Hormone Replacement Therapy and Mammogram Accuracy


A report just published in the Journal of the American Medical Association confirmed previous studies which found that women who take hormone replacement therapy (HRT) may develop denser breast tissue, which in turn may make it more difficult to detect breast cancer through mammography.

Reprinted with kind permission of Johns Hopkins Breast Center magazine, Artemis


A report just published in the Journal of the American Medical Association confirmed previous studies which found that women who take hormone replacement therapy (HRT) may develop denser breast tissue, which in turn may make it more difficult to detect breast cancer through mammography.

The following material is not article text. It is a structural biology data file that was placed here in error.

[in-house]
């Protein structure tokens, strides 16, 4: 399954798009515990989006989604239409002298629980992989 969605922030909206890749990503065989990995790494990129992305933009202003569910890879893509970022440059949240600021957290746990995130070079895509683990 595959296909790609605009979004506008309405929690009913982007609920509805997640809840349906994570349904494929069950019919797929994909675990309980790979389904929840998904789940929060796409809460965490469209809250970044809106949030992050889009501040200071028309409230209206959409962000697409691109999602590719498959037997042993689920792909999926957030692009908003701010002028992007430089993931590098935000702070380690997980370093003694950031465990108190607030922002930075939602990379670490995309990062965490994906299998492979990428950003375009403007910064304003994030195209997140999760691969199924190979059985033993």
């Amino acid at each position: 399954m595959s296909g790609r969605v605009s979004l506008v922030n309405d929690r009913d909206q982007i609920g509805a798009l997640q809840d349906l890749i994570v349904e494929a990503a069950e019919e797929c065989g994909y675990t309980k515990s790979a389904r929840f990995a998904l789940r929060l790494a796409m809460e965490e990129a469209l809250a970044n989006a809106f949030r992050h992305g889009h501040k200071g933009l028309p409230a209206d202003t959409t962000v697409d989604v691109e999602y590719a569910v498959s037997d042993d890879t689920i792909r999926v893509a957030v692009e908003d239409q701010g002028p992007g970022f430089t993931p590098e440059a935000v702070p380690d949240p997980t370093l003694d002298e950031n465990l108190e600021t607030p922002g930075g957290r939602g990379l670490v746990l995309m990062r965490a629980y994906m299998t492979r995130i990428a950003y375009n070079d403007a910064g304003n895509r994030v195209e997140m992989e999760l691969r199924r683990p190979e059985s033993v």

However, the researchers, led by Dr. Stephen Taplin of the Group Health Cooperative of Puget Sound, Seattle, also found that this effect was temporary. Breast density returned to normal once hormone therapy was discontinued.

A woman’s use of hormone replacement therapy is important to monitor, they said, because increased breast density impairs the accuracy of screening mammography and is a strong risk factor for missing cancer.

They cautioned that their findings do not suggest that women change their hormone use. Rather, their study should discourage women from stopping and starting hormone treatment in order to decrease their breast density, they said.

A Primer on HRT